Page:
The title was adopted on 17th June 1789 by the Third Estate. On 20th June, excluded from their regular meeting-place, they assembled in a tennis court and swore an oath (the 'Tennis Court Oath'), not to disband until a constitution was established. On 9th July the Assembly added the word 'Constituent' to its title, by which it became known, and as such carried out many important changes. In October 1791, it became the Legislative Assembly, a new body in as much as members of the old Constituent Assembly had passed a self denying ordinance preventing them from being candidates. The Legislative Assembly was overthrown in the upheavals of the summer of 1792, and replaced in September by the Convention. This body executed the king, proclaimed the First Republic, and established a new constitution. It dissolved itself, to be replaced by the Directory in October 1795. The Directory had a very limited franchise, a narrow social base, and five executive directors.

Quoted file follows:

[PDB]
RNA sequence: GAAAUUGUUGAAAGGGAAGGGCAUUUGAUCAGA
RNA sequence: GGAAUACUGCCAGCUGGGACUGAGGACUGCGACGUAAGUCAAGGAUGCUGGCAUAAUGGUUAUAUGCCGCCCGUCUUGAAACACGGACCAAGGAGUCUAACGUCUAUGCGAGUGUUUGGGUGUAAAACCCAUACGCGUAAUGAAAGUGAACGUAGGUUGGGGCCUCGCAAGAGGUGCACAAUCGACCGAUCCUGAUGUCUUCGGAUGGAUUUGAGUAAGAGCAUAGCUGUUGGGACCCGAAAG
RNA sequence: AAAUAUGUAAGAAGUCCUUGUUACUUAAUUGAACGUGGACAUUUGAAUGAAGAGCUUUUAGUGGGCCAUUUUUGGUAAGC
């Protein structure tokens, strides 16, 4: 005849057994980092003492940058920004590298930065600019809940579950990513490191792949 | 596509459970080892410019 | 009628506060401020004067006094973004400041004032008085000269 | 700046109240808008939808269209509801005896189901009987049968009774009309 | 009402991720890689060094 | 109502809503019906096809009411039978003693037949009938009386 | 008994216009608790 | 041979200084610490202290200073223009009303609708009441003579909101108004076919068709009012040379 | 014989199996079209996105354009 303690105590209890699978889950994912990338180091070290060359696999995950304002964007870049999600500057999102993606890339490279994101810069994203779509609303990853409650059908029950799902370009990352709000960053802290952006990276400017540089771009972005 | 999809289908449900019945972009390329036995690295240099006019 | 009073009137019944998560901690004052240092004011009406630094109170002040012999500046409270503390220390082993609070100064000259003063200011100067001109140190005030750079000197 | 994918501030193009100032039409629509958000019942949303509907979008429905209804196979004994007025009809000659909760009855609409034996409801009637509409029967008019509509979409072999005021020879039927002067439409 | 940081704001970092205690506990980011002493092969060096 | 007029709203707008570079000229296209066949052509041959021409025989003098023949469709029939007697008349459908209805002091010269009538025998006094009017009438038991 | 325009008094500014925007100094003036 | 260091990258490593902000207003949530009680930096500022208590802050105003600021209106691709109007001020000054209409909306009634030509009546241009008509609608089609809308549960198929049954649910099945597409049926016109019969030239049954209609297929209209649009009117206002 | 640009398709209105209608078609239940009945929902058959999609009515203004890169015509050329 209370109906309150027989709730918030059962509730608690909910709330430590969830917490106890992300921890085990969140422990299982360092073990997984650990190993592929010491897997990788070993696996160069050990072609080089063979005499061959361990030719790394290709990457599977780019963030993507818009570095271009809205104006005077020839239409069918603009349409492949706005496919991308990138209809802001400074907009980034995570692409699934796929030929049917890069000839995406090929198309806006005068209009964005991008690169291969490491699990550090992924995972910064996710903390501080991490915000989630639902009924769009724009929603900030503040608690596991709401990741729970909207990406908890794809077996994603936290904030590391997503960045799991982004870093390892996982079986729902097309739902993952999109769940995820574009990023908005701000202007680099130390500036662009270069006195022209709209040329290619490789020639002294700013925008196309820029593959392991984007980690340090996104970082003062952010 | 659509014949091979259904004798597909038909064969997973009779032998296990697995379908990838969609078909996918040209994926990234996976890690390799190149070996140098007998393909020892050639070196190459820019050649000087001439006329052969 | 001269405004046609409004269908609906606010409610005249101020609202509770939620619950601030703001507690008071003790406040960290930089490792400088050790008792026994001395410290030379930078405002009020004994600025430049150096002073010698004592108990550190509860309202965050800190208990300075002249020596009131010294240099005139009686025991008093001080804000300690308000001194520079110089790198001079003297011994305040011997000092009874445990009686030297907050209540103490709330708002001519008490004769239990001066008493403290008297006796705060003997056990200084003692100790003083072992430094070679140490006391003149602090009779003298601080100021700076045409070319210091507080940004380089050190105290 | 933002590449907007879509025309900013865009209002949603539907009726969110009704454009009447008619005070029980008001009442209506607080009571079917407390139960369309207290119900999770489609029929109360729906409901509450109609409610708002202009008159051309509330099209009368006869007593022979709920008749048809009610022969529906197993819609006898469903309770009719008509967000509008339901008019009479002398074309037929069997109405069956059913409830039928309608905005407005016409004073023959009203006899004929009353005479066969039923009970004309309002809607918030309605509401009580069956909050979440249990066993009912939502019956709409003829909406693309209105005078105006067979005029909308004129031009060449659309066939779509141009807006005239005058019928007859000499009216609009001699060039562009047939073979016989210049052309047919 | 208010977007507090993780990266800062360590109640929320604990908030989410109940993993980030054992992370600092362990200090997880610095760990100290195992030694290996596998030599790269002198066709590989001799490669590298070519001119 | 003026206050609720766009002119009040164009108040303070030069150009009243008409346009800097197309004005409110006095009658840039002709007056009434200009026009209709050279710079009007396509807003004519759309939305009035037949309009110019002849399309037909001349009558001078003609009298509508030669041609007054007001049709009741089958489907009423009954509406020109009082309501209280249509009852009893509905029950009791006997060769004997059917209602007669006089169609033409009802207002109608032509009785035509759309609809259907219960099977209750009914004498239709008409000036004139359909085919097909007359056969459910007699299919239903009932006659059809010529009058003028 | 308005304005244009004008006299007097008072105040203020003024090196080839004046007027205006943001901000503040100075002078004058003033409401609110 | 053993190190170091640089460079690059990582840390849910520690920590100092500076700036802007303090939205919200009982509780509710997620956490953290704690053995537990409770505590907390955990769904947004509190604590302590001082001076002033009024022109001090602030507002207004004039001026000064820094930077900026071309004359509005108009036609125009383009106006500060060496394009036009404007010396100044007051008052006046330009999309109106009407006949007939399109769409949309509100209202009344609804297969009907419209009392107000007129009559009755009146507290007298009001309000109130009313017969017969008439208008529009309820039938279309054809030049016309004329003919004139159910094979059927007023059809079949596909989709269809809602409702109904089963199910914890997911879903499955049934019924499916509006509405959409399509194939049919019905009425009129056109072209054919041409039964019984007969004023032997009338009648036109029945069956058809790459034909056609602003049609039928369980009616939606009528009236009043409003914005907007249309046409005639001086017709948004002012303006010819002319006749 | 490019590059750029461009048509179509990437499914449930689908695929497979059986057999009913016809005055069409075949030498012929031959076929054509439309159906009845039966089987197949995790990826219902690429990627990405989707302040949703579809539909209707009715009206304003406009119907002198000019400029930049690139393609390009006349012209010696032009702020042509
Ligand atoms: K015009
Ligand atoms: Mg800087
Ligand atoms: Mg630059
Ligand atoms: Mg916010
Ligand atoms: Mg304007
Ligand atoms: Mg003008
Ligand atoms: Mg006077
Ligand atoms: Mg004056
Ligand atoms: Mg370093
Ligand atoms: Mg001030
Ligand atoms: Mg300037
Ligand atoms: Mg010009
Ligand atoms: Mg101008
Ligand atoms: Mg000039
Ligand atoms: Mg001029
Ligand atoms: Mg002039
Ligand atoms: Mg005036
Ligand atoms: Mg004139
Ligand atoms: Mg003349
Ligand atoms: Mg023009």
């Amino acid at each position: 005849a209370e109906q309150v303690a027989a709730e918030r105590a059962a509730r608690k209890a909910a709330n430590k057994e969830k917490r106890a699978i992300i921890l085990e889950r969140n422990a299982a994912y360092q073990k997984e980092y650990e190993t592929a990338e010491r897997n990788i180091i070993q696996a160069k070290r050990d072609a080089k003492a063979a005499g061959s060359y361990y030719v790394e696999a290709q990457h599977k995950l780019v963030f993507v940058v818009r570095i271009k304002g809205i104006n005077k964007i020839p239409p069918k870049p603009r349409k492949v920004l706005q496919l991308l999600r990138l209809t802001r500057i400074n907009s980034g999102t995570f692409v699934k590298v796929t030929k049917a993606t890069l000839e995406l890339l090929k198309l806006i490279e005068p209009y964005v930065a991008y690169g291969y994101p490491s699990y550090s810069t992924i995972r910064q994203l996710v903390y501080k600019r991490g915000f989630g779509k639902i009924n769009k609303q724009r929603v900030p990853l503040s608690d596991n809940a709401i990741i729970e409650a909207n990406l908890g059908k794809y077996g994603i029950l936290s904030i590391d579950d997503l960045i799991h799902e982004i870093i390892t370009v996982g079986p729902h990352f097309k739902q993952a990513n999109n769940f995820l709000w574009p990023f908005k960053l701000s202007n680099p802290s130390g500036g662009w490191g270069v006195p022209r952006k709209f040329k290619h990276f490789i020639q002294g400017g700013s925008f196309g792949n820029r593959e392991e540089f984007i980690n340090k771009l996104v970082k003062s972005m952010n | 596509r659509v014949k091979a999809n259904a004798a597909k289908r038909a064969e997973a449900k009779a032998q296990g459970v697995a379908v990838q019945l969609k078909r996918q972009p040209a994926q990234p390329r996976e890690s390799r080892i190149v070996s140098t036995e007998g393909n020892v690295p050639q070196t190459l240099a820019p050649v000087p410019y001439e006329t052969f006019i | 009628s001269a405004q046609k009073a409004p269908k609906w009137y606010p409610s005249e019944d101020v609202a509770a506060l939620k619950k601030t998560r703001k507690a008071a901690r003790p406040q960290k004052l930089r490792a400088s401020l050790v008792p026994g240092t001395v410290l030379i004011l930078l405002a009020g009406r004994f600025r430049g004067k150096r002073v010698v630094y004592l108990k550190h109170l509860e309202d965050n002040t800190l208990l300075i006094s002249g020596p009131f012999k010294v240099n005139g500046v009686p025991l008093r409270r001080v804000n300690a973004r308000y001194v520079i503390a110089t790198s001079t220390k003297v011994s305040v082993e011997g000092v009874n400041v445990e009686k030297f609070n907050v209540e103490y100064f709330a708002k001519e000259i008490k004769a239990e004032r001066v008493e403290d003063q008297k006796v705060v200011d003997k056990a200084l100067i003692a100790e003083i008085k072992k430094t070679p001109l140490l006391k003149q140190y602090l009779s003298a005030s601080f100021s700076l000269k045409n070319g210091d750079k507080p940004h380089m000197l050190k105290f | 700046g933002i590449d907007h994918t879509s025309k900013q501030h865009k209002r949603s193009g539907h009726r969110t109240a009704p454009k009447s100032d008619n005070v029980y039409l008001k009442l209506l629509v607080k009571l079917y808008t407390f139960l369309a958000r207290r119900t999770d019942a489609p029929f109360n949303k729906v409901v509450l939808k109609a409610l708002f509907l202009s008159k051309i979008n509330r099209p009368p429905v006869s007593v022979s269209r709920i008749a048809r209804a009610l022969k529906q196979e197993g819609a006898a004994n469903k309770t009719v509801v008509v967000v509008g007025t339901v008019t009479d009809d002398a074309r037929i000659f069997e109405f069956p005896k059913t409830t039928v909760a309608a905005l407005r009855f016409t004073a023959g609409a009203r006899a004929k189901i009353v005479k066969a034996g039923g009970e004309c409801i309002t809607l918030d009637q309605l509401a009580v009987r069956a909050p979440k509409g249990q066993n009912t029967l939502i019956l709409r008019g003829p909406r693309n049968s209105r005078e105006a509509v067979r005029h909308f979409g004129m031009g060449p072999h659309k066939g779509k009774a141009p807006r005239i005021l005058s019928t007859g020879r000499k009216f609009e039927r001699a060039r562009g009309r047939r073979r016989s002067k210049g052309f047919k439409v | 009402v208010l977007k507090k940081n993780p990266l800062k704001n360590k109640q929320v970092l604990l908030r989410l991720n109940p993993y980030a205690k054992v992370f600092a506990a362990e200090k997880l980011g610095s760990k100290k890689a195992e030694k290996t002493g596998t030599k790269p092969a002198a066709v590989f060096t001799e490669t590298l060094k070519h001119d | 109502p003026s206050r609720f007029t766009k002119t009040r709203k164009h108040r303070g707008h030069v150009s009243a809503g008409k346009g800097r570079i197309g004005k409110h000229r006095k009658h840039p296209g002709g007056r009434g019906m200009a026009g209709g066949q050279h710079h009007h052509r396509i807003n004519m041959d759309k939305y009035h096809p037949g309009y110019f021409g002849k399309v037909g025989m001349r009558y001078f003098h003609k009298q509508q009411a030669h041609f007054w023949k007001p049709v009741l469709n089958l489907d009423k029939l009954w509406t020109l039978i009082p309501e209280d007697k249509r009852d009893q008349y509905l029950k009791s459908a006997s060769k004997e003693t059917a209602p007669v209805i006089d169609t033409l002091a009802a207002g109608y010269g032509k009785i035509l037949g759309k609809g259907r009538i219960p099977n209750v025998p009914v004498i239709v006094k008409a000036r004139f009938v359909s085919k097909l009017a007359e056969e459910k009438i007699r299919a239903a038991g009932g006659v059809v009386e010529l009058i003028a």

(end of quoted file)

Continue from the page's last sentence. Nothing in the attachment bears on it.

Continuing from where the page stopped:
The National Assembly is either a legislature, or the lower house of a bicameral legislature in some countries. The best known National Assembly, and the first legislature to be known by this title, was that established following the French Revolution in 1789, known as the AssemblÃ©e nationale. Consequently, the name is particularly common in Francophone countries, but is also found in some Commonwealth countries.